Good morning, Madam Chair and honourable members of the committee.
My name is Jody Berkes, and I am chair of the Canadian Bar Association's criminal justice section.
I join you today from the traditional territory of the Wendat, the Anishinabek Nation, the Haudenosaunee Confederacy, the Mississaugas of the Credit First Nation and the Métis Nation. This land is covered by the Dish With One Spoon treaty.
Thank you for inviting the CBA to participate in the committee's study of the Canadian Victims Bill of Rights, which I will refer to as the CVBR. One of the things that the CBA's criminal justice section prides itself on is that its members come from both the Crown and defence bars. As such, we can bring a unique, comprehensive perspective to how legislation is implemented in the criminal justice system.
The Canadian Bar Association, the CBA, is a national association representing 36,000 jurists across Canada. The CBA's primary objective is to improve the law and the administration of justice, which is why we are here this morning on behalf of our Criminal Justice Section.
Although the CVBR uses the term “victim”, the CBA prefers to use the neutral term “complainant” prior to any finding of guilt. Therefore, when discussing the pretrial and trial process, I will use the term “complainant”. I will use the term “victim” when discussing sentencing and post-sentencing issues.
The section supports, as a general proposition, increasing resources to allow complainants to receive independent legal advice on the criminal justice process. Independent legal advice assists proper functioning of the criminal justice process by respecting the Crown's role as an independent minister of justice and not as an advocate for the complainant, as well as the court's role as an adjudicator rather than as a party that assists the participants in understanding and navigating the legal system.
Additionally, the section supports complainants being provided information with respect to all areas outlined in sections 6 through 8 of the CVBR, with the caveat that confidentiality is needed while criminal investigations are ongoing. Similarly, the section supports sections 9 through 13 of the CVBR regarding complainant protection. For the most part, these were already dealt with through the sections of the Criminal Code regarding bail, obstruction of justice offences, publication bans, third party records applications and testimony accommodations such as screens, remote testimony and the use of support persons while giving testimony.
On the other hand, the section is concerned about expanding the role for complainants in criminal prosecutions, which can result in the creation of unreasonable expectations or conflicts between Crown prosecutors and complainants. For example, section 14 of the CVBR states, “Every victim has the right to convey their views about decisions to be made by appropriate authorities in the criminal justice system that affect the victim's rights under this Act and to have those views considered.”
The Crown's legal and ethical obligation is not to secure a conviction but to ensure that all relevant facts are placed before judge and jury so that justice may be done. Therefore, the Crown must be allowed unfettered discretion in choosing how to prosecute offences. Similarly, decisions on whether to continue or to withdraw prosecutions must remain within the Crown's discretion. While it is appropriate to solicit a complainant's views on procedural issues and in determining whether to continue a prosecution, the Crown cannot be bound by those wishes. This operates the same way regardless of whether the complainant's desire is to continue or to withdraw a prosecution.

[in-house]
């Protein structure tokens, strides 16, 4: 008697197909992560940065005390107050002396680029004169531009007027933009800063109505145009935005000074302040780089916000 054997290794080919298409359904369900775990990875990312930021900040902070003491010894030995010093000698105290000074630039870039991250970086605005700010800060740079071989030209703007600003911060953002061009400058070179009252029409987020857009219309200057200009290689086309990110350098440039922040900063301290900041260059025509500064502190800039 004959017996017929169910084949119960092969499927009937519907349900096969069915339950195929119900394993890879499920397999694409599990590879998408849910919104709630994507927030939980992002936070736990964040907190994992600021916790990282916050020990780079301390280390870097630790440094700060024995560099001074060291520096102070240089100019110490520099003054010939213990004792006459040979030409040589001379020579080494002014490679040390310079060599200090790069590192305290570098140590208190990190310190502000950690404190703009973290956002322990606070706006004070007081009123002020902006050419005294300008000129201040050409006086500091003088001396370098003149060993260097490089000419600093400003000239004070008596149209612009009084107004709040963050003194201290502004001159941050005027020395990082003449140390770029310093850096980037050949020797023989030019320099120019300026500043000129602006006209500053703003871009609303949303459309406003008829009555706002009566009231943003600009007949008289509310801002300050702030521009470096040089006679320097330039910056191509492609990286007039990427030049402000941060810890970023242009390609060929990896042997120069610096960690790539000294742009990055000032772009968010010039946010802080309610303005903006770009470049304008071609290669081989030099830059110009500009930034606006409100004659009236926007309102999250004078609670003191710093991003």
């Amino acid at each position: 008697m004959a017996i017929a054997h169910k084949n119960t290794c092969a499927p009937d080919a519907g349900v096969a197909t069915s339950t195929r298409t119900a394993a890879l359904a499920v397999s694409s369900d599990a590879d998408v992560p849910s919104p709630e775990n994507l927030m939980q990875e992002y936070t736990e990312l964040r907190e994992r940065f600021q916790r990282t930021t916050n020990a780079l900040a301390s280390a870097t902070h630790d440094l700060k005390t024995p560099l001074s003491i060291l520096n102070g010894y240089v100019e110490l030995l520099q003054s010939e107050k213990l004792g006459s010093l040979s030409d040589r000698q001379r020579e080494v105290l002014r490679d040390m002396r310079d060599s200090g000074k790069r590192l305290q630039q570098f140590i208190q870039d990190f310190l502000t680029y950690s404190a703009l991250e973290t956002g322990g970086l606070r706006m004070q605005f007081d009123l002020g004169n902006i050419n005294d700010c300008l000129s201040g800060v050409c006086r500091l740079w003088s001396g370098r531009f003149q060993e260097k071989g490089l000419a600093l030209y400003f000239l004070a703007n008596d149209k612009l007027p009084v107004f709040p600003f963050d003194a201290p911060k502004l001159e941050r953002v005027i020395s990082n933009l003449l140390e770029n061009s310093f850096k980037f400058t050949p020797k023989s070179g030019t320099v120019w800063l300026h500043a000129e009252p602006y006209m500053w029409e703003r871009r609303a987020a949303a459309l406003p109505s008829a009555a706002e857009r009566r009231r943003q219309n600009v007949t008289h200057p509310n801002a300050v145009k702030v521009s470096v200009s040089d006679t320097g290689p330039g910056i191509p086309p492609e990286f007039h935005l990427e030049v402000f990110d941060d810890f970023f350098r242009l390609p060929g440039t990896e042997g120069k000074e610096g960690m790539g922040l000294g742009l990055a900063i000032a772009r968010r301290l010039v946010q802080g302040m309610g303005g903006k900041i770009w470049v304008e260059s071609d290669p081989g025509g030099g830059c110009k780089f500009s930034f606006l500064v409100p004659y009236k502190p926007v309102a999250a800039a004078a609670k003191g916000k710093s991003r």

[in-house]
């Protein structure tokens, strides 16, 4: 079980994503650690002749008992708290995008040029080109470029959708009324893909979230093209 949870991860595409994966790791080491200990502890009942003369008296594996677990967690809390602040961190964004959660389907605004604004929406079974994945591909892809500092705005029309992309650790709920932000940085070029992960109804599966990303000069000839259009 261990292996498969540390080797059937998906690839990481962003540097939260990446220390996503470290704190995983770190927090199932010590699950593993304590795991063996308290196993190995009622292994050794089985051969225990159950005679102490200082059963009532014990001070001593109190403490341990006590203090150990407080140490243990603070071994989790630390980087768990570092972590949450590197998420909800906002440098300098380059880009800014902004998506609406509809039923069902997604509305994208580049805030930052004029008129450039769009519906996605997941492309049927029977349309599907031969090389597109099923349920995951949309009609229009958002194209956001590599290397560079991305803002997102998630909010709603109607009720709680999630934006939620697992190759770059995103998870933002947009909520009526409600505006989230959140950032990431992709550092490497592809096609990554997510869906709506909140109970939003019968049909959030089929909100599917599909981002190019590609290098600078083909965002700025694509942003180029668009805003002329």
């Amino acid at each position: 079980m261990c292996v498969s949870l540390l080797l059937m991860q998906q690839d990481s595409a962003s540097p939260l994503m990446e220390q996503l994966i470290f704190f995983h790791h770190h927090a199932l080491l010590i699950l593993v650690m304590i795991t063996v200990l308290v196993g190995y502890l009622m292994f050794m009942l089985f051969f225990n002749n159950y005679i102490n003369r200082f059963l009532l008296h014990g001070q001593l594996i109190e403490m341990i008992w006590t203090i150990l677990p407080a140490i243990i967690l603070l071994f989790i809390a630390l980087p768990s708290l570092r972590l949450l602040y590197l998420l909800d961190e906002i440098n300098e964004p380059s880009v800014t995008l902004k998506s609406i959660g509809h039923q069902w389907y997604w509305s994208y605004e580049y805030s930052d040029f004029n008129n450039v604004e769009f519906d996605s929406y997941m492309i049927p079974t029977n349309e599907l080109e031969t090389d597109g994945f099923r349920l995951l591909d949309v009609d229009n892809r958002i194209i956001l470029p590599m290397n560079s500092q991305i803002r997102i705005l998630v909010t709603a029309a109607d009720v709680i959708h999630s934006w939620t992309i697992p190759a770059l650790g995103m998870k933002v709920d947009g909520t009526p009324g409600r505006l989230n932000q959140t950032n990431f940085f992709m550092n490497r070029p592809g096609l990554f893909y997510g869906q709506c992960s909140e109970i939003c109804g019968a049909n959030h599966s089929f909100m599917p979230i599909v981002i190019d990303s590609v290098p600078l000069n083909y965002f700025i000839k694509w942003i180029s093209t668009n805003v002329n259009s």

The section acknowledges that the CVBR requires the Crown to discuss and inform complainants about trial applications. However, we voiced concern about the amendments to the Criminal Code in Bill C-51, which granted standing to complainants for certain trial applications in sexual assault prosecutions. The addition of a third party with a right to make submissions about the law is problematic for two reasons. One, it has the potential to create friction between the Crown—the party in charge of prosecuting offences—and the complainant, who would likely be the main Crown witness. Two, it has the potential to complicate and lengthen pretrial applications as well as to cause mistrials, which squander judicial resources.
In summary, the CBA criminal justice section welcomes additional resources to support providing complainants with information and assistance in the criminal process. On the other hand, we suggest that prosecution decisions, including responding to legal arguments, be left in the capable hands of Crown prosecutors.
Madam Chair, I know I am out of time but I hope you can indulge me for a few more seconds. This is my third appearance before this committee, and I want to thank you for the opportunity. I have found your questions thoughtful and engaging, and I wish every Canadian had the opportunity to experience their democracy in this way.
Last, I want to thank each and every member of the committee staff and technical support. All of you exemplify the highest standards of professionalism.